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Author Topic: 120 vac and 220 vac  (Read 2059 times)
W8JI
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« Reply #15 on: April 11, 2010, 03:46:24 AM »

>What you must never do when running 240 volt supply is to connect the the midpoint of the two primary windings (the jumper that puts them in series) to the safety ground or neutral. It should simply float.

How's it wired at the distribution transformer?

He is correct.

If the mid-point of the power transformer is grounded or connected to the neutral, it can burn up the transformer.

Also nothing that uses power should return to the chassis.

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N6AJR
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« Reply #16 on: April 11, 2010, 10:50:27 AM »

so a typical amp at 1200 watts will draw ( in a perfect world) about 10 amps on a 120 volt circuit.  (10 amps times 120 volts is 1200 watts)  now in the same perfect world you would only draw 5 amps on 240 volt  circuit. ( 5 amps times 240 volts is 1200 watts.

now if you add the typicld load for an amplifier, such as filiment power and light and meter circuits and all the other juisee using items that it takes to make it operate and then factor in all the power that is lost as heat, you find the typical amp at QRO levels dras 20 amps or more on 120 v and about 10 amps on 240v.

typical house wiring is 15 amp circuits, so you ar eover loading them at full power.  they may also have other items on the circuit, ( lights , clocks, tv's etc.)

most 240 v wiring is either 15 or 20 amp circuits so 10 amps is less load percentage wise.  most houses have a dedicated line to the kitchen for a stove, and possibly a dryer, and maybe an air conditioner, and thats about it.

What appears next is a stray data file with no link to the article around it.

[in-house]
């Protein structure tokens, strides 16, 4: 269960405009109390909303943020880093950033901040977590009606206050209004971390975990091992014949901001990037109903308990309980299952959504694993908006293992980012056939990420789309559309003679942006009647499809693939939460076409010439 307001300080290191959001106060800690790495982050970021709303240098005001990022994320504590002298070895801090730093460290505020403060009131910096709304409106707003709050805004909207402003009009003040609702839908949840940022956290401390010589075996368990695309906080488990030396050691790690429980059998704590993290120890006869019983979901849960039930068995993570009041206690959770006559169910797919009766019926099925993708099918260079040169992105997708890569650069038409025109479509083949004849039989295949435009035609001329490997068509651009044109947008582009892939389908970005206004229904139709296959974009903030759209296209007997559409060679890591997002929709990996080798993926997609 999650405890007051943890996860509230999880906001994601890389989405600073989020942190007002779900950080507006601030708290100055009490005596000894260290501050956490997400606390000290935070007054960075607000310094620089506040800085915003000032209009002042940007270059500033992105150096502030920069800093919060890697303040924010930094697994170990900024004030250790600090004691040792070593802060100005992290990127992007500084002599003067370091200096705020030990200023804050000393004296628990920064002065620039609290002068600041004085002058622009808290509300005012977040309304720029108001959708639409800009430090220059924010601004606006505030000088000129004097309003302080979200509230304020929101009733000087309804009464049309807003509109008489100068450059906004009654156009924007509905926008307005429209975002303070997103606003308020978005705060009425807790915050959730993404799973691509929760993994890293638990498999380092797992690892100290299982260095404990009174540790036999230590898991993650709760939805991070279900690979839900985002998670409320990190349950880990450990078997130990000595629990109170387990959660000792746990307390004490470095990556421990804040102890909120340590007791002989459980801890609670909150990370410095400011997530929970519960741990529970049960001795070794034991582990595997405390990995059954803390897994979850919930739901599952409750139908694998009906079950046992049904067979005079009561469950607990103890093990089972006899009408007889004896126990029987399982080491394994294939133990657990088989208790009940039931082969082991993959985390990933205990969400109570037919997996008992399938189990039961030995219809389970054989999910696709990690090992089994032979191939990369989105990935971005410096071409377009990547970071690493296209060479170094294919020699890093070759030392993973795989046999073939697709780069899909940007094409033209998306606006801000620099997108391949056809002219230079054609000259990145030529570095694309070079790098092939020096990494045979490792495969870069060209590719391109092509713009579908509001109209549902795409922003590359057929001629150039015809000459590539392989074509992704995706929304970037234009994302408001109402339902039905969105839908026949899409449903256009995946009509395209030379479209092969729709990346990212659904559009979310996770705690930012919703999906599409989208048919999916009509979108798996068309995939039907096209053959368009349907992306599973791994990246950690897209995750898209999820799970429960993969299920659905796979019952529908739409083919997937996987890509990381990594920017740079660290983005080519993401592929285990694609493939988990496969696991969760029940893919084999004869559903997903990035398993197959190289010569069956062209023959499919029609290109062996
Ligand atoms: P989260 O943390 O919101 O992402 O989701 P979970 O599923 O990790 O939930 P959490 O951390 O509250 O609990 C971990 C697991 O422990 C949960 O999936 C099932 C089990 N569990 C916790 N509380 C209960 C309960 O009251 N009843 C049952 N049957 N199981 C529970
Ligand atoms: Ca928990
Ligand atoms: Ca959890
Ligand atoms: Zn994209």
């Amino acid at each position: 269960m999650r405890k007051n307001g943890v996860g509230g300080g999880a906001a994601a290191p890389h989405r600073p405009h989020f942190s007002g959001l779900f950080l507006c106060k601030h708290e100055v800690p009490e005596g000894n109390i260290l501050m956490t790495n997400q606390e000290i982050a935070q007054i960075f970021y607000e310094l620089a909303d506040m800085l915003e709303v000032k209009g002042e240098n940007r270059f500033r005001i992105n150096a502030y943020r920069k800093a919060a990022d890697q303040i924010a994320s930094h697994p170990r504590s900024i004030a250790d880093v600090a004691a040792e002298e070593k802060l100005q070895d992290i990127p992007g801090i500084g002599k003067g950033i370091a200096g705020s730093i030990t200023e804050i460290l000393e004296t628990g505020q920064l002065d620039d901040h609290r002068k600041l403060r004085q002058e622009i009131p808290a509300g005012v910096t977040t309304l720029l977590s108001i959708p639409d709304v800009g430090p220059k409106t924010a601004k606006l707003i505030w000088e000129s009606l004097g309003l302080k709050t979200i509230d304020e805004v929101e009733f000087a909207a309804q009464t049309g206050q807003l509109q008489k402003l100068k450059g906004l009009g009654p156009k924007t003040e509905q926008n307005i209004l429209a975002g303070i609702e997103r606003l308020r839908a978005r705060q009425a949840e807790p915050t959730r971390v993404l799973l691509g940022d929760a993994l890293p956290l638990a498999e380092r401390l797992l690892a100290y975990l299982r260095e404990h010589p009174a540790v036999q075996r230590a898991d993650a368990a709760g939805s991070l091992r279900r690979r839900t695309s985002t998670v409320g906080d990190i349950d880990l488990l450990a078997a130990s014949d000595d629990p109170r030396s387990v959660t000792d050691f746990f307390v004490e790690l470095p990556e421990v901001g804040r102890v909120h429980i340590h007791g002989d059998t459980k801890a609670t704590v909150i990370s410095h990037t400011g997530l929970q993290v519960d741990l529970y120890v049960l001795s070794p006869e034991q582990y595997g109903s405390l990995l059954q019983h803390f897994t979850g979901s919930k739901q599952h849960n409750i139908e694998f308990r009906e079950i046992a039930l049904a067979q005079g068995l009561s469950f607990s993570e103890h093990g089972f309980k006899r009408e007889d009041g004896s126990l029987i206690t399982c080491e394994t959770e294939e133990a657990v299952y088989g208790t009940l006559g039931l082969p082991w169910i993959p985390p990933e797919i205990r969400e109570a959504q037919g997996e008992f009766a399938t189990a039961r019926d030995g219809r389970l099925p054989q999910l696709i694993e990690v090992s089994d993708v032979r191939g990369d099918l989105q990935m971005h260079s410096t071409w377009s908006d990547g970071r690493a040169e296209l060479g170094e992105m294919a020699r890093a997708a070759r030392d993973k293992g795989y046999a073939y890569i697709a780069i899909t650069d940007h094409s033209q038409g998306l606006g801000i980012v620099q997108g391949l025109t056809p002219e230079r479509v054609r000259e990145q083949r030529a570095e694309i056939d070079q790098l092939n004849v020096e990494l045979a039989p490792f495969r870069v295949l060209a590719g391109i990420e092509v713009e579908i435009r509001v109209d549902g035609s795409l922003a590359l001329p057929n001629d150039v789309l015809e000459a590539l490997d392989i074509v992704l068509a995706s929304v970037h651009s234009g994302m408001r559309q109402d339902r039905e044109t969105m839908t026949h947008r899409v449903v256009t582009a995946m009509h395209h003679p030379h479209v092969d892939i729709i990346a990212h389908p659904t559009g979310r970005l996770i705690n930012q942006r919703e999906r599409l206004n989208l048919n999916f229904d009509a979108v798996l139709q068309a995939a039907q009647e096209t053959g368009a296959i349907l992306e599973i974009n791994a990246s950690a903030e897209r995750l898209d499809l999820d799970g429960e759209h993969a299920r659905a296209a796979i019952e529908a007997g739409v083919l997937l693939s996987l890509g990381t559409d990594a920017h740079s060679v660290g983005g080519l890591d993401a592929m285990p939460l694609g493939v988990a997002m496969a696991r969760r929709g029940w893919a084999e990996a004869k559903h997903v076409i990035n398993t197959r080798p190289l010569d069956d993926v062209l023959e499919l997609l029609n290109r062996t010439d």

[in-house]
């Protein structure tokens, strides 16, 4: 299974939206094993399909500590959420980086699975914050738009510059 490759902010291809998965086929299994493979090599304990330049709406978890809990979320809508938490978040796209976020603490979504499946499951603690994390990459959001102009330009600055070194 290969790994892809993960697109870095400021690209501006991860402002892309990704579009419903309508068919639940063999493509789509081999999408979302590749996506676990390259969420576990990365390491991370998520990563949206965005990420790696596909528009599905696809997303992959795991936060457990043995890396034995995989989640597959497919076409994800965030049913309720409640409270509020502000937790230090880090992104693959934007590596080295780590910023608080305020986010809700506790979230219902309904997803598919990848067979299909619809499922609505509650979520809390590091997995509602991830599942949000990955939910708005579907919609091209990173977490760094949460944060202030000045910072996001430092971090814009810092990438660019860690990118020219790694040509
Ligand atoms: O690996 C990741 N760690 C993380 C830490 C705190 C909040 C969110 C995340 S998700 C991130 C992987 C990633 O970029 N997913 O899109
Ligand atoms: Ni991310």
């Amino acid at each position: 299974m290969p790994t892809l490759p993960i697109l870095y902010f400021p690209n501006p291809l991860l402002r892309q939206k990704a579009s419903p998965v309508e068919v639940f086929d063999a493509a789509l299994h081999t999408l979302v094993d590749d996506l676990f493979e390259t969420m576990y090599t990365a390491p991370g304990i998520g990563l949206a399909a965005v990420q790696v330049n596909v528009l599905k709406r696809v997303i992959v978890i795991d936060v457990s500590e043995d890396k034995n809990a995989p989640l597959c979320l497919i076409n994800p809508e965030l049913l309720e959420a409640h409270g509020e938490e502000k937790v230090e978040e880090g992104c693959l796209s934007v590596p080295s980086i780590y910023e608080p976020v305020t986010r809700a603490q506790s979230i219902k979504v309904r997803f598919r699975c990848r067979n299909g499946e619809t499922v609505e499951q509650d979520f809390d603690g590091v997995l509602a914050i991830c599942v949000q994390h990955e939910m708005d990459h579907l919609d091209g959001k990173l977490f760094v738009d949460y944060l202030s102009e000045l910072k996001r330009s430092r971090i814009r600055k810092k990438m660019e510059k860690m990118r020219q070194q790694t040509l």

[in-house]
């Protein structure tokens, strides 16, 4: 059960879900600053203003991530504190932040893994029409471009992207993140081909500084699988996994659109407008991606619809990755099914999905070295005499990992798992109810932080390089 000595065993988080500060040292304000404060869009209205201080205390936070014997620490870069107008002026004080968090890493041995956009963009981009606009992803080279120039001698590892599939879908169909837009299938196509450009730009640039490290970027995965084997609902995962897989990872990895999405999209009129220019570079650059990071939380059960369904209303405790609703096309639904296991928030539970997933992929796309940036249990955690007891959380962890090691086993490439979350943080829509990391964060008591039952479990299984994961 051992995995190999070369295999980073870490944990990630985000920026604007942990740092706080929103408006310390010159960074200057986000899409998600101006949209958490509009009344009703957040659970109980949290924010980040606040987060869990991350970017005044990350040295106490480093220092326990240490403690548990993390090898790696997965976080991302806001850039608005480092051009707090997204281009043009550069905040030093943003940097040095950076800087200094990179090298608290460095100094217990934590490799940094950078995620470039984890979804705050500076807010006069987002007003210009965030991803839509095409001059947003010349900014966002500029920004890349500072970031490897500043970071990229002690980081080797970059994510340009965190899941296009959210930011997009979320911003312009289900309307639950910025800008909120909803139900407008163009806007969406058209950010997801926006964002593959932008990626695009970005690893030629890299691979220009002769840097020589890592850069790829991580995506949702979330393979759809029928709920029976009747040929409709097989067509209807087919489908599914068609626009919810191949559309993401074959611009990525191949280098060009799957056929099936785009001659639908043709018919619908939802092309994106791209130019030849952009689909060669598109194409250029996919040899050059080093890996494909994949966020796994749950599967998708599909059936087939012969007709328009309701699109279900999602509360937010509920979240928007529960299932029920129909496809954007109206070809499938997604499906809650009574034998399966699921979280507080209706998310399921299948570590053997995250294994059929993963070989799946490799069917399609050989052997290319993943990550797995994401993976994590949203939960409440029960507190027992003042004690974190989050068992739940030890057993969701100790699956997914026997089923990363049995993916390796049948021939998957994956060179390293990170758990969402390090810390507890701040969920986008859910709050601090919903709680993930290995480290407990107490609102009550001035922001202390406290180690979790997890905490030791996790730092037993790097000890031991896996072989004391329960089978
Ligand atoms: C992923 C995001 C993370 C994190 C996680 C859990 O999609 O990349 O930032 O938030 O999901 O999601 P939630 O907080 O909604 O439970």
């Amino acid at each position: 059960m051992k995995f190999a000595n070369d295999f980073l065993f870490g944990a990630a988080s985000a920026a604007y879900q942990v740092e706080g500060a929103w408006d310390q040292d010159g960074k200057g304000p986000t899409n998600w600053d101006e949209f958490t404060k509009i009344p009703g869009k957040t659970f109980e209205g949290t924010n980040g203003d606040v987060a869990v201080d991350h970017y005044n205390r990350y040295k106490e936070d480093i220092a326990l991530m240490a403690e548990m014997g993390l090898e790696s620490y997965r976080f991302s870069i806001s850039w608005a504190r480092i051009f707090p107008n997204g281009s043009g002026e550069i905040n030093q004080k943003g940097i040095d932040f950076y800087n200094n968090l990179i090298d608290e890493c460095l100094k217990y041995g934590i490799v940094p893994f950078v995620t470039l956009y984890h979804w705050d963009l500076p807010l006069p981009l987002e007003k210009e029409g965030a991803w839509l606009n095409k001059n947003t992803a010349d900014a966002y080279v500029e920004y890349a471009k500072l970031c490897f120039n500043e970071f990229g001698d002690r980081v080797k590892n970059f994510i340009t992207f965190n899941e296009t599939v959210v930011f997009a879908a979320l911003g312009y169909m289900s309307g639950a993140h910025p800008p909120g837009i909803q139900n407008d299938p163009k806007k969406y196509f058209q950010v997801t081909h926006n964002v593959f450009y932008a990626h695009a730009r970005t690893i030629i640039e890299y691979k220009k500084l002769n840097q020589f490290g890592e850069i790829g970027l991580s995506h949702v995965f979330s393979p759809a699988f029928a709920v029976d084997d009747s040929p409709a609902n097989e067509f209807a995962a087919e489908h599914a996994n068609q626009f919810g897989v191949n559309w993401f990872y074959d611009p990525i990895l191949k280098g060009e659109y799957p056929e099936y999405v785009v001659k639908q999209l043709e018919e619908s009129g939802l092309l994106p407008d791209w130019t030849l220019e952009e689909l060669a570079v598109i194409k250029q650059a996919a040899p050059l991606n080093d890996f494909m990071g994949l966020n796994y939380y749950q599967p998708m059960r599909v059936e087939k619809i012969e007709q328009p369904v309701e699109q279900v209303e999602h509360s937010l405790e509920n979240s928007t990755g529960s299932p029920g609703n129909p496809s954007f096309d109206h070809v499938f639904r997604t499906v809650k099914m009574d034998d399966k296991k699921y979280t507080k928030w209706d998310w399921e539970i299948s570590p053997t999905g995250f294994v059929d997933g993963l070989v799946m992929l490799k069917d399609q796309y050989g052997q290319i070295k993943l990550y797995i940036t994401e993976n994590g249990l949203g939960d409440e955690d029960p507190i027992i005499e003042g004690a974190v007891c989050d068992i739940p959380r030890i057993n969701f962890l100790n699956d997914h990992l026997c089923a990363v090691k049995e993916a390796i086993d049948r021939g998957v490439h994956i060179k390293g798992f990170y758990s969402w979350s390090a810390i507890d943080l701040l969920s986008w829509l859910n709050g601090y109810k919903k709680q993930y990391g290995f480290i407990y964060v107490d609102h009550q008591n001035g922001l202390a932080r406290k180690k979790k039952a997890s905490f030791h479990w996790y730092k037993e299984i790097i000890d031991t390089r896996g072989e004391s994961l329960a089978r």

I had an electrician run  a dedicate 240 line and 2 new 120 v lines to the shack from the panel and It was only a little over $300 for the whole thing.  I find that a cheap price for the peace of mind.

another some what moot point is that if your house is around 30 years old you may have aluminumiminuminum wires in the walls and if older than that yo could have  10 amp circuits or even knob and tube.  so a dedicated line or two is easy and cheap.
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W3LK
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« Reply #17 on: April 11, 2010, 01:39:39 PM »

When I was living in Baltimore, my 80A was on a 120v, 15a circuit. There was nothing else on the circuit.  Now, in my retirement home, the amp is on a 240v, 20a circuit.

There is no significant difference in the output or the voltage drop in the HV when keyed.

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A smoking section in a restaurant makes as much sense as a peeing section in a swimming pool.
NA0AA
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« Reply #18 on: April 11, 2010, 02:36:53 PM »

Lon:

You were fortuate to have a very stiff [high quality] 120 supply in that house - the one-tube 3-500Z amps are about the very limit of a 120 circuit.
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W8JI
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« Reply #19 on: April 11, 2010, 03:03:21 PM »